On Dismissive Doctors: Dorothy Zbornak Is My Hero

“You need counseling.”
“You should exercise more.”
“You’re a perfectionist.”
“Is someone abusing you?”
“It’s so funny how your legs shake! Why do they do that?”
“It’s all in your head.”

Sound familiar? Like something a doctor or nurse might have said that prevented you from getting a proper diagnosis and appropriate treatment? I bet you have. I know so many women who have had doctors dismiss them while blaming their symptoms on vague and baseless issues: stress, school, family, poor self-esteem, age. It seems to happen more often to women, especially younger women.

When I was 18, I had a doctor scold me because I stated that I had stomach issues but also pointed to my lower abdominal area. “I can’t help you,” he said. “If you don’t know where your problem is.” And he didn’t. I felt like what could have been a teaching moment turned into an excuse for him not to help. It was the beginning of my illness, and I didn’t know how to advocate for myself or how to even explain what was going on. I thought a doctor would work with me to understand what was happening to my body; instead, I was humiliated. Maybe I was mistaken to expect that a doctor is also an educator, someone who helps their patients learn more about their bodies and overall health but I don’t think I was wrong. (One day — years later — I was working at the public library when that very same doctor came to my desk to check out his items. I don’t think he remembered me and I felt so angry at that moment. Not enough to say anything to him but just enough to think to myself: “I HAVE LUPUS! LUPUS, YOU FOOL! AND RAYNAUD’S! AND FIBROMYALGIA! AND SIBO! AND…”)

What I wish I could have done is what Dorothy does in the Golden Girls clip below from a two-part episode called “Sick and Tired.” (The story is based on the experience of Susan Harris, one of the creators and writers of the show.) Dorothy has been suffering from severe, crippling fatigue for a while, going from doctor to doctor, trying to find one who will take her symptoms seriously. Eventually she finds a specialist who cares and listens and is even able to provide her with a diagnosis. At the end of the show, she has a run in with one of the more terrible specialists she’s seen; he had blamed her problems on her age and suggested changing her hair color to feel better about herself.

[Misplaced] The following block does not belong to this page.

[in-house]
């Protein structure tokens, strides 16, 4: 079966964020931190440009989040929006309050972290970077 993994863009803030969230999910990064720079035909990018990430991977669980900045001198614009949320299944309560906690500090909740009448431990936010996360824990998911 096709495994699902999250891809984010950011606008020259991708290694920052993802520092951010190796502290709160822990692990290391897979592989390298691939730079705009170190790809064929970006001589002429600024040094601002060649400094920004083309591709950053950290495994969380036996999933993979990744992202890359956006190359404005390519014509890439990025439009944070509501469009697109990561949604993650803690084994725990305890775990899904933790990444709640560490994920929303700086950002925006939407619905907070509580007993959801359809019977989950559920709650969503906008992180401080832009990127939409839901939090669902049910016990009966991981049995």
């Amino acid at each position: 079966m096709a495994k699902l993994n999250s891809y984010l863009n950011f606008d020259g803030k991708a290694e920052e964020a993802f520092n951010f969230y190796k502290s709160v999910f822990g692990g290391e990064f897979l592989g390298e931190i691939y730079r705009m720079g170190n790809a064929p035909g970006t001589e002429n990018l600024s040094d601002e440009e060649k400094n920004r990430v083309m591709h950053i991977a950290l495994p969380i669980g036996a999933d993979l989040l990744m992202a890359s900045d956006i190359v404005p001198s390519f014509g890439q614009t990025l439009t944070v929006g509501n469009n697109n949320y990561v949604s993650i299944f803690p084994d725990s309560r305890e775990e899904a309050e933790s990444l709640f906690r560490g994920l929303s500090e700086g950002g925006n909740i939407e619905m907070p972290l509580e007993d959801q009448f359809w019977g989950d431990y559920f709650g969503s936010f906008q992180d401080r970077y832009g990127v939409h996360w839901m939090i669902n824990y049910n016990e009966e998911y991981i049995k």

It’s a funny but moving moment. I know it’s something I wish I could have said. At this point in my life, I’m fortunate to have found a great primary care physician who’s referred me to excellent specialists. If you don’t have a diagnosis yet and have had bad experiences with nurses or doctors, please don’t give up. Take someone who can advocate for you to your appointments, ask friends or doctors you trust for recommendations. If you need to fire a doctor, something that’s so hard to do, write a letter explaining why you’re moving on or don’t (sometimes we don’t have the energy to confront a doctor in this way). It’s never easy! I’ve been fortunate that moving made the decision for me.

But now, if I had to do it, I think I would probably do three things to prepare me for this process: (1) request my records before I fired the doctor so I can see what they have said about my condition and me (that way I’ll know what info my new doctor will see), (2) write a calm and clear letter stating my reasons for letting them go and maybe send a copy to a director, and (3) explain to my new physician the reasons why I decided to find a new doctor and provide them with a written timeline of my symptoms and any treatment I may have had. Writing a letter (2) makes me anxious just thinking about it! So if I’m not brave enough or don’t even care to write a letter or give any kind of explanation when the time comes to say “Later, dude! Thanks for nothing!”, I think at least getting my records and having a conversation with my new physician would still be very helpful.

-md

Advertisements

Short Fiction: Laundry by Maria Deira